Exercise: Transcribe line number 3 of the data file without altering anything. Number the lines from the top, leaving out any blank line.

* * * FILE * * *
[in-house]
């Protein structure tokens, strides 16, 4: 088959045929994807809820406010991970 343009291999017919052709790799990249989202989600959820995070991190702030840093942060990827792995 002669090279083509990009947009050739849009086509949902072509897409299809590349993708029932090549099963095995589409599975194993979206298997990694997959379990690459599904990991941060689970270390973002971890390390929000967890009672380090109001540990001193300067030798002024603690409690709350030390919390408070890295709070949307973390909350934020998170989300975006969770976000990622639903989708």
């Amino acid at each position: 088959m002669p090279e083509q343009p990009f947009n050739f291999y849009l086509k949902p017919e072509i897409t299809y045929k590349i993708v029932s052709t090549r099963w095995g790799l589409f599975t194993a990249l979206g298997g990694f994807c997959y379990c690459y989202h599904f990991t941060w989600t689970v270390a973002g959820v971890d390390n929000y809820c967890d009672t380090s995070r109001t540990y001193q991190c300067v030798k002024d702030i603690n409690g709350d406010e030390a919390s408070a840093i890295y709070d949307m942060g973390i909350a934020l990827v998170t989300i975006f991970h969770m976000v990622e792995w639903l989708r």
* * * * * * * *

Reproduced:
């Amino acid at each position: 088959m002669p090279e083509q343009p990009f947009n050739f291999y849009l086509k949902p017919e072509i897409t299809y045929k590349i993708v029932s052709t090549r099963w095995g790799l589409f599975t194993a990249l979206g298997g990694f994807c997959y379990c690459y989202h599904f990991t941060w989600t689970v270390a973002g959820v971890d390390n929000y809820c967890d009672t380090s995070r109001t540990y001193q991190c300067v030798k002024d702030i603690n409690g709350d406010e030390a919390s408070a840093i890295y709070d949307m942060g973390i909350a934020l990827v998170t989300i975006f991970h969770m976000v990622e792995w639903l989708r």